Apologies for not putting pen to internet paper for some time now, it’s been a little manic as we are expecting our first son in June and I have been jetsetting to present and research a range of topics. Any way, this post was inspired by a conversation over dinner with an exceptional athlete who asked do I enjoy the sport I’m currently working most with, it’s important to note this sport is also their sport and they are bloody good at it. My answer that ‘I love it’ and that I’ve loved my experiences of attempting the sport so far seemed well received and upon reflection I thought this was important not just for the athlete to hear I loved their sport, but that I had some idea of what playing said sport ‘felt like’ and how difficult it is to even be remotely safe and competent. This got me thinking about ‘Professional empathy’, a term coined off the back of the admonition ‘Before you judge a man, walk a mile in his shoes.’ and how important it is to be able to relate to athletes’ experiences as a sports science practitioner. This post shares three of my professionally empathic experiences and what I’ve gleaned from them.
I’ve spent most of my sporting life as a runner, and most of my sports science life as a nutritionist. Runners, in my experience, typically want to run long and race hard. This clearly requires proper fuelling, and where appropriate strategies to build upon this solid base. It took me about a decade to be a consistent club runner, and I constantly experimented with dietary approaches and techniques so that I could better advise those athletes that would also come to me for advice. I thoroughly enjoyed preparing athletes for marathons, and even when working as a consultant for Full Potential would push and challenge other coaches to experiment with their nutrition. One such example was that of ‘sleeping low’ in preparation for a marathon (based on these papers Paper1 Paper 2); I think Ben Barwick (@bennyFP) nearly fell out with me but we took it slow, logged everything and learnt a lot through the process. I also used to undertake (and still do) relatively long (8-10mile) early morning fasted training sessions, supplemented with caffeine through either green tea, coffee or caffeine gum – the session is always challenging, but after 8-10 weeks of this I feel better prepared for the latter stages of a 10-miler or half marathon where an ability to operate efficiently on limited glycogen is key. Lesson learned: Good results take time, so give yourself it.
Recently I was involved in a heat acclimation study. I’m not at liberty to divulge any findings or the protocol yet as we are still working on the manuscript, but as a pilot for some of the kit we were using myself and another researcher trialled the protocol following an easy run in a not so cool 40 degrees celsius. When we told athletes that we’d trialled it, and had worked out the kinks on ourselves they seemed a bit taken a back. This is a version of professional empathy I would call ‘Sweat equity’, putting the work in so that athlete and scientist understand each other’s perspectives and we minimise the burden upon the athlete by doing so. We then further refined the protocol with input from other scientists, coaches and athletes. There is no substitute for working with elite athletes, but having a solid protocol going into a study that has been trialled and experienced by someone who can express their experiences is essential. The same applies to non-elites you want to put in challenging circumstances…such as an ice bath that’s only 4 degrees! That video will surface one day soon I’m sure.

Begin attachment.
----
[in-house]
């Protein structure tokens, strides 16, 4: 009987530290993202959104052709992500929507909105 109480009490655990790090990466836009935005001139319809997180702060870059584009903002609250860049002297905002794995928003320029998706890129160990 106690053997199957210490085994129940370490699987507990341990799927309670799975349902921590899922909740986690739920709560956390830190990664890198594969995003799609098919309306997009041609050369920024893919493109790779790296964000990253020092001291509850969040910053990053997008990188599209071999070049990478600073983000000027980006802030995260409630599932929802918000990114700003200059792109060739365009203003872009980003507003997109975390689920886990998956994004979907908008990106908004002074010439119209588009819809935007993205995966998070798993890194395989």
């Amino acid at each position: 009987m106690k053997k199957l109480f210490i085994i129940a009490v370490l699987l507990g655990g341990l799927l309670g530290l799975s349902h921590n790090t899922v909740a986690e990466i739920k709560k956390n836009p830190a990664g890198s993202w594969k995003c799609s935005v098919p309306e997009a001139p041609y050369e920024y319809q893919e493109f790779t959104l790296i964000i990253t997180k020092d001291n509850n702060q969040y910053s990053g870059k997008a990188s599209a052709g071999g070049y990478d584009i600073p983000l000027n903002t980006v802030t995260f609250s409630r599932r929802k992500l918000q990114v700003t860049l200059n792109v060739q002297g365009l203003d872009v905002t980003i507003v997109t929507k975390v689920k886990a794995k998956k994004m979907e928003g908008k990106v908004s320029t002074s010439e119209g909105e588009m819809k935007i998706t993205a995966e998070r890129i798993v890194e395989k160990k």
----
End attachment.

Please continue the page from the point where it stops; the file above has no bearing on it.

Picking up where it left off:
Lesson learned: Professional empathy is a reciprocal relationship. Give yourself so you can better give to others.
Finally, for those who don’t follow my other social media channels, I’m spending a lot of time working with Polo as we establish an understanding of the sport, and begin to publish our observations academically (see here), and in press such as the Polo Times thanks to our partnership with Ainsley Polo. This has led me to learn to ride under the tutelage of my wife, and a host of other equestrians who always seem mostly happy to hear I’ve not fallen off…yet! Although I’m a terrible rider, learning to ride brings me closer to my wife and constantly provides me with an even greater appreciation for the ‘business’ of Polo and the skill required to produce a High Goal performance. Dedicating time to riding, and stick and balling makes the questions we ask in the lab easier to translate to practice and keeps me focussed on the end goal of improving Polo performance and not chasing academic publications. Lesson learned: Get on the horse, so you don’t have to chase it at a later date.
So concludes this relatively brief post on professional empathy. I cannot stress how important seeking out opportunities to develop this characteristic has been to me, my career and my understanding of self and sports science in recent years. My PhD work has been central to this, but so has everything from taking an athlete’s bloods during an ultra race at 3am in a car park to stick and balling a Polo pony. I look forward to hearing how others have developed this skill in the comments section or via email.